His case study on his latest project, City of Seattle, in which he did the UX/UI design, is not the longest or most in-depth case study, but it does the job in a story-like manner.
The step-by-step processes are important. Aleksei has his goals and approach set from the very beginning and he also presents images of the whole process, all pages and layouts of the page included.
The case study can be relatively shorter, what matters is how you engage in with the project and how you tell the story.
#2 Natalia Larina
Natalia is an experienced UX/UI designer, who is more engaged in the UI part but also designs notable UX.
What strikes the most attention when you first see the website is how simple it is. There is a very brief introduction, and then the projects right away. This may look boring at first glance, but in the long run, it functions better.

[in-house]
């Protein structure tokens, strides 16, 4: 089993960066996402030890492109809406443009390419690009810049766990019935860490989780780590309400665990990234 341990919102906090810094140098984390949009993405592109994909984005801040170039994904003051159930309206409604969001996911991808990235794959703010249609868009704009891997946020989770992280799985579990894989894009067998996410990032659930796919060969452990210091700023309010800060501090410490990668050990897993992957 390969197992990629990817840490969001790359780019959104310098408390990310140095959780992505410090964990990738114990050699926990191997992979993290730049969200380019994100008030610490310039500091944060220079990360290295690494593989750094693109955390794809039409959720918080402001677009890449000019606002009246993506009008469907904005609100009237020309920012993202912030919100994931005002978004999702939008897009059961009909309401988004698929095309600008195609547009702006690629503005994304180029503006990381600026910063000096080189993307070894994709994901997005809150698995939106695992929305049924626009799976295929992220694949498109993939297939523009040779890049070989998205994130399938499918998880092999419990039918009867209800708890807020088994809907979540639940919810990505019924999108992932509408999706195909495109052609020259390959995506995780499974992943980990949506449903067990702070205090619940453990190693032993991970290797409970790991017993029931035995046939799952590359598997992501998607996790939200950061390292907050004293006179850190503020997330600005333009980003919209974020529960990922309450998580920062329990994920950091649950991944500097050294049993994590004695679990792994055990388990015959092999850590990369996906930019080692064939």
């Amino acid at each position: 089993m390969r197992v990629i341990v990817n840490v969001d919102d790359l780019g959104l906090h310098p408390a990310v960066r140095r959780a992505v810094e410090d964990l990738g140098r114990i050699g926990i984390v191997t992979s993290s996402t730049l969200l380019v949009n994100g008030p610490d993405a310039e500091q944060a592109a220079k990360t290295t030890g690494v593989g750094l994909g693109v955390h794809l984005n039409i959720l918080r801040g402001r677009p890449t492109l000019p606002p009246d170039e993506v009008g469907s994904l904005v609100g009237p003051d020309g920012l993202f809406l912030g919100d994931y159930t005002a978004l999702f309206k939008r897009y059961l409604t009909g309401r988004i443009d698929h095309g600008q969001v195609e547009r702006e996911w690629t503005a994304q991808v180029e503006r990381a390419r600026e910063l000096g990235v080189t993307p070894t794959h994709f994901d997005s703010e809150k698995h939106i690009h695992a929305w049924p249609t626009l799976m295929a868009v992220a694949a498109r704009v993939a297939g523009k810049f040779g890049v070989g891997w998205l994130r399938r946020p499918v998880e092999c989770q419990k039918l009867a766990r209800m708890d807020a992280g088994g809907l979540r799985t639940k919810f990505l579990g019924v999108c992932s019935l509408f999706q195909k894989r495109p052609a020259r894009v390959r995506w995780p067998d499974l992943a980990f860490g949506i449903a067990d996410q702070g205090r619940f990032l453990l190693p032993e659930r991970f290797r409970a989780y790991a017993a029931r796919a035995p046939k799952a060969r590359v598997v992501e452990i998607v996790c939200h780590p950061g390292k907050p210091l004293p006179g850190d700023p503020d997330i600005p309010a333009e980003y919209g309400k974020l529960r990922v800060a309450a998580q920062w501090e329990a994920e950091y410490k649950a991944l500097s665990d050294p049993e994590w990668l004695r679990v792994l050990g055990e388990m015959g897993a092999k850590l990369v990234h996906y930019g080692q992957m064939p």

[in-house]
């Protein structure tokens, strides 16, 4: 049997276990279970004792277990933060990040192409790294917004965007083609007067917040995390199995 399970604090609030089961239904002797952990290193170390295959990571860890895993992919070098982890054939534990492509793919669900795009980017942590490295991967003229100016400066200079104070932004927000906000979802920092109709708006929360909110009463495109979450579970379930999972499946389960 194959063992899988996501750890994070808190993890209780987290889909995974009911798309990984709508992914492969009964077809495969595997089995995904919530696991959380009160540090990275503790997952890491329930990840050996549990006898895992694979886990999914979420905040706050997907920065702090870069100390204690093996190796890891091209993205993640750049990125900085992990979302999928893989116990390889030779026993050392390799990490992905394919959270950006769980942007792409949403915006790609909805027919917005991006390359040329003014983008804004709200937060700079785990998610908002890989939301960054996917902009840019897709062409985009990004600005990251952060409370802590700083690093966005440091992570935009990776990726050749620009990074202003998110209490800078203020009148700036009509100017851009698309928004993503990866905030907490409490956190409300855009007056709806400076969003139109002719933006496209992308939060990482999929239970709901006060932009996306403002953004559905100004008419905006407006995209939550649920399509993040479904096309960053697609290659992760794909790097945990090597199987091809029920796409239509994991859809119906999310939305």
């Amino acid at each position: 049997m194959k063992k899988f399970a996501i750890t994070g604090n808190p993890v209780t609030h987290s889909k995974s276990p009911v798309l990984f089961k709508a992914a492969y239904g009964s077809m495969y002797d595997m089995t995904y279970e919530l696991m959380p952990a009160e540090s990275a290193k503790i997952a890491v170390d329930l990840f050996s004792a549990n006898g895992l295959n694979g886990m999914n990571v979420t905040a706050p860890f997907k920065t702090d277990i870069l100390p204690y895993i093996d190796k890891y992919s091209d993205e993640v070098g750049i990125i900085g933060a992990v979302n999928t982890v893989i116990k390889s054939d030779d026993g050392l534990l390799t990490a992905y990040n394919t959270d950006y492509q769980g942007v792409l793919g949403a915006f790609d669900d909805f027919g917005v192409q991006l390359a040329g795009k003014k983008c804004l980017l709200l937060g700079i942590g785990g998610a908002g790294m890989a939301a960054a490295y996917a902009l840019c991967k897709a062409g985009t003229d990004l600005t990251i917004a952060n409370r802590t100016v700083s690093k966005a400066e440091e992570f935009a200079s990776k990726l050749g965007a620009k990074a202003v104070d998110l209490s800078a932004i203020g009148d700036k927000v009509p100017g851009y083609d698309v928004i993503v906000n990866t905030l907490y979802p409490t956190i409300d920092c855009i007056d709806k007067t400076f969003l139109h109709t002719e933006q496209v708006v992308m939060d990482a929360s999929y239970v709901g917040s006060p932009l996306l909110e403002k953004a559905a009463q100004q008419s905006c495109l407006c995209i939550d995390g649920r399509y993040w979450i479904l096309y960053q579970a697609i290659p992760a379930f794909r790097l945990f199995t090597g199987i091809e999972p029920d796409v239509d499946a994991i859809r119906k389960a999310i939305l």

Natalia’s case studies show some contrast to her main page. They are well-designed with a lot of images and even some little gamification. (like that tiny little tank down in the picture below, it moves back and forth as you scroll). What makes the case studies even better is how in-depth they are. The reading is not too long, but you visually comprehend the work and her role in the project very well.
Yet the best part in the case studies for me is how she shares her own mistake at the end (if she has any, of course). This is the core reason why we have design case studies, to learn from them, and show the customer how we are able to reflect on the mistake.
If you are aware of your mistake, you won’t make the same mistake again. Don’t be afraid to show it.